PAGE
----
Bacitracin is highly active against staphylococci, Streptococcus pyogenes, and C. difficile. Its high degree of activity against the group A streptococci is used in the laboratory as a means of differentiating between the Lancefield group A streptococci and other streptococci.
Bacitracin is well tolerated topically and orally and is frequently used in combination with other agents (no tably polymyxin B and neomycin) in the form of creams, ointments, and aerosol preparations. Hydrocortisone has been added to the combination for its an-tiinflammatory effects. Bacitracin preparations are effective in the treatment of impetigo and other superficial skin infections. However, poststreptococcal nephritis has followed the topical treatment of impetigo, and therefore oral penicillin therapy is preferred. Bacitracin has been used with limited success for eradication of S. aureus in the nares. Because of the risk of serious nephrotoxicity, the parenteral use of bacitracin is not justified.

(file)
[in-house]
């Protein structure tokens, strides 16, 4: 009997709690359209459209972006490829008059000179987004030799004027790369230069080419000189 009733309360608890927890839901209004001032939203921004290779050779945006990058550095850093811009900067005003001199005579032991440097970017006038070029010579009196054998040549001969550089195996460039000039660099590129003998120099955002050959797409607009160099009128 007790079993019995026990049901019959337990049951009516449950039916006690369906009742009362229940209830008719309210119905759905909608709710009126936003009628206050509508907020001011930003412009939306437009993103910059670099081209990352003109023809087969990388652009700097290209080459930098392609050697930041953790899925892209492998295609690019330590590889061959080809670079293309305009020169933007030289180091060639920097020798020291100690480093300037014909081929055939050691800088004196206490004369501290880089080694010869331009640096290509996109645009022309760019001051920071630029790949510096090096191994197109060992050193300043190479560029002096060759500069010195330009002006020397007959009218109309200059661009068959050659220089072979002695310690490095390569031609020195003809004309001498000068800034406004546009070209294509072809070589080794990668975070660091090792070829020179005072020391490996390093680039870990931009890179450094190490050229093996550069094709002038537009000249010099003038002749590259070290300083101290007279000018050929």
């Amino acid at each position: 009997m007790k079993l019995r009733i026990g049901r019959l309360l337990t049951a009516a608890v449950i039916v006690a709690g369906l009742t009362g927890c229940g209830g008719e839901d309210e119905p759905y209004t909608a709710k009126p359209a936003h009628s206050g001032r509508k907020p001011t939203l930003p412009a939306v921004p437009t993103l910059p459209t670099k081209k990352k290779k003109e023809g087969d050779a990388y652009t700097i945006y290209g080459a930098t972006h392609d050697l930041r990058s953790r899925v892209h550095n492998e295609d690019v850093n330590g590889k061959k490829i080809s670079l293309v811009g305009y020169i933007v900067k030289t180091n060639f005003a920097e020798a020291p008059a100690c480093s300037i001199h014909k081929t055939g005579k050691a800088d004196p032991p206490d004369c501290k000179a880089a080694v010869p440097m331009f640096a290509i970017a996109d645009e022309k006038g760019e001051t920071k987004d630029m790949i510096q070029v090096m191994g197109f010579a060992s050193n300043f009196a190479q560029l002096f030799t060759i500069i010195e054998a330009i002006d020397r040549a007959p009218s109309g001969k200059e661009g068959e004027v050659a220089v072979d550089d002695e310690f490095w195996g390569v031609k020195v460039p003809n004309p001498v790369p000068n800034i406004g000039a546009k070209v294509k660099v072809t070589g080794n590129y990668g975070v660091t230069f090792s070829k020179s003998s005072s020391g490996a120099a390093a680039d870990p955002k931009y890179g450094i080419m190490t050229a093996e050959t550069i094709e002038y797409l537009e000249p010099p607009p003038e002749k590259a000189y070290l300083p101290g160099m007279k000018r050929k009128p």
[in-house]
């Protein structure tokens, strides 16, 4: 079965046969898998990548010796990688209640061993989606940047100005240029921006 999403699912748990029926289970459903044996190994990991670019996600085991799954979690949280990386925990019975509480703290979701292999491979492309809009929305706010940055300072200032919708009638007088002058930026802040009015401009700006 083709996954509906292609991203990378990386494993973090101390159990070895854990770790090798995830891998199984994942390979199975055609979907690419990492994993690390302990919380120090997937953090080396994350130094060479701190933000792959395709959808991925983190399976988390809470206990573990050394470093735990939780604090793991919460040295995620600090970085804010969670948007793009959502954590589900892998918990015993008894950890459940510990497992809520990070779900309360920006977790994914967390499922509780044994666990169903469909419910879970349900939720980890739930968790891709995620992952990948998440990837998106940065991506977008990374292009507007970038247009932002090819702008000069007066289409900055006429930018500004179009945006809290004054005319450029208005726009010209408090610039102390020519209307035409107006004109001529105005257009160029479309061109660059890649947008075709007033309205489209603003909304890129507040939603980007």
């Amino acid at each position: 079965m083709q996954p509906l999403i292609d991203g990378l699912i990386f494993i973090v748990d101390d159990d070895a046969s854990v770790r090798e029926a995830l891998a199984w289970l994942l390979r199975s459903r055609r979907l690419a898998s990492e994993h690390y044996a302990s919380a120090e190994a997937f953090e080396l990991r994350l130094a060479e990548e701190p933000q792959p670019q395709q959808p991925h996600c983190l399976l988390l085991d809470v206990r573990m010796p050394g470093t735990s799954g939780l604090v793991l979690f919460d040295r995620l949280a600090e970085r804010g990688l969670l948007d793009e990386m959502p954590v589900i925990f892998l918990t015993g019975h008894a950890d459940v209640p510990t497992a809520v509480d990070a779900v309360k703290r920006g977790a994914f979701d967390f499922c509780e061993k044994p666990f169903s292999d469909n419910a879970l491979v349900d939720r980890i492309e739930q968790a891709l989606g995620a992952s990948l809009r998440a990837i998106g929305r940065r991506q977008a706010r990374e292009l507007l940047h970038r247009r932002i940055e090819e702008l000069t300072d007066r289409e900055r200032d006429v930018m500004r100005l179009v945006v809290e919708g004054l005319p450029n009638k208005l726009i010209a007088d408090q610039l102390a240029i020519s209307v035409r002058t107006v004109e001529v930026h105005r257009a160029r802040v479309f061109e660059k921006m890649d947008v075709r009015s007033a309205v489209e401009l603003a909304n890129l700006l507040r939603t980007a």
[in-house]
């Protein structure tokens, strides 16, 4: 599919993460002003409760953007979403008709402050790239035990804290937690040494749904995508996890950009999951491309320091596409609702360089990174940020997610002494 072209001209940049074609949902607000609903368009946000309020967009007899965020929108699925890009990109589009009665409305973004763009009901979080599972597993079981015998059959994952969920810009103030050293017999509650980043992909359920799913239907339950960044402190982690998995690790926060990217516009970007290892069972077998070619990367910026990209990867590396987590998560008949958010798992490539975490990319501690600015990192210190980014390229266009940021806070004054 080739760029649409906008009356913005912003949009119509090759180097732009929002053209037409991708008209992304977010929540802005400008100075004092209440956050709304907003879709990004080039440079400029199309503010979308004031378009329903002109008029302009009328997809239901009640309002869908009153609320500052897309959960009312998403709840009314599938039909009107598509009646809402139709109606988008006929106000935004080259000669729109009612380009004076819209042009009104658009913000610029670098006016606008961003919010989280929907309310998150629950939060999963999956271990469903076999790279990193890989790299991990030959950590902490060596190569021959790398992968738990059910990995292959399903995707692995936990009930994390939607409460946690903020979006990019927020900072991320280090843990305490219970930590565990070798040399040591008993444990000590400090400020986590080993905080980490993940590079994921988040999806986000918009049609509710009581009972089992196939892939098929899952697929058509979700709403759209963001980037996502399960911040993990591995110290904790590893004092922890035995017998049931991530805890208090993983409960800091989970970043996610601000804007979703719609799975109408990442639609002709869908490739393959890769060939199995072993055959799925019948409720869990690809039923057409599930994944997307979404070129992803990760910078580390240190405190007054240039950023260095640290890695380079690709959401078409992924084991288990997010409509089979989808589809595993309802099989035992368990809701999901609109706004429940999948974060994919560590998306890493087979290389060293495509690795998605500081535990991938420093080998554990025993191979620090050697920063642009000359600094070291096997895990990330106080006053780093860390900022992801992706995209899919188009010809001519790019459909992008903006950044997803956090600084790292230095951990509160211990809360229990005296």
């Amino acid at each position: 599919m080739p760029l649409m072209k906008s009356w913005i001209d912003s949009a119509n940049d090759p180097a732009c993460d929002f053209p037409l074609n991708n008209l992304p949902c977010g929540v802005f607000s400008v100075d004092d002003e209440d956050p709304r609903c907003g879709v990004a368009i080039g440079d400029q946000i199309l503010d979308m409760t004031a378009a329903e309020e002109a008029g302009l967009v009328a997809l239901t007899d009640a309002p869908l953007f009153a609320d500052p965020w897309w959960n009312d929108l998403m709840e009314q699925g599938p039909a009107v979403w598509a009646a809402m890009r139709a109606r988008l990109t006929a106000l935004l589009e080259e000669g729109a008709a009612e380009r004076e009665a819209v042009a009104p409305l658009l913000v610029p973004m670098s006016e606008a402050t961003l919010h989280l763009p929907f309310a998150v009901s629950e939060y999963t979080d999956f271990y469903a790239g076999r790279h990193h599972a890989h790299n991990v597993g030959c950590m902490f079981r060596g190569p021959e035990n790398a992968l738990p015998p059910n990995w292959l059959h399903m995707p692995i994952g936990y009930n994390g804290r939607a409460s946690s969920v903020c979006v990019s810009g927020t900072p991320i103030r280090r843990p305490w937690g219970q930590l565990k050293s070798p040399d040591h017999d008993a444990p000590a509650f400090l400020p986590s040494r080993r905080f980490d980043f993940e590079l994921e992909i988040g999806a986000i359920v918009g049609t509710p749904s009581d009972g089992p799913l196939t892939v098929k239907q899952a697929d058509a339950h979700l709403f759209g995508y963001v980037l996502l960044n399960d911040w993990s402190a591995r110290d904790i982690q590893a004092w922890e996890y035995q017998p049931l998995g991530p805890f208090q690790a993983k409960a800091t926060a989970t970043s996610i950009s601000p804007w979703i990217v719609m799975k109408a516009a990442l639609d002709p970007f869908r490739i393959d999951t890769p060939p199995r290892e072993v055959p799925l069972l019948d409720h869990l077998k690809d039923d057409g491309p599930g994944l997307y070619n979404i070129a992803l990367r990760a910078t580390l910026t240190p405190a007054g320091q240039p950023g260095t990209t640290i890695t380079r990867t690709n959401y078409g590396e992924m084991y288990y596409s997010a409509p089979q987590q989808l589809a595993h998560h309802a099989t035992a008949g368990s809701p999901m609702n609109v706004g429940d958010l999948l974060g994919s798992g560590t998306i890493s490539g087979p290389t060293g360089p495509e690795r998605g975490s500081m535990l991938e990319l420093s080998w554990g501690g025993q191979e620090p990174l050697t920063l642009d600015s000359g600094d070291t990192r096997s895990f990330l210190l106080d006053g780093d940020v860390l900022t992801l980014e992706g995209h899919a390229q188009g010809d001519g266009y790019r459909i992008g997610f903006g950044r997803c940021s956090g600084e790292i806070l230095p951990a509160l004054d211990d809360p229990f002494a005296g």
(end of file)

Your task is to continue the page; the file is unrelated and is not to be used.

GLYCOPEPTIDES: VANCOMYCIN AND TEICOPLANIN
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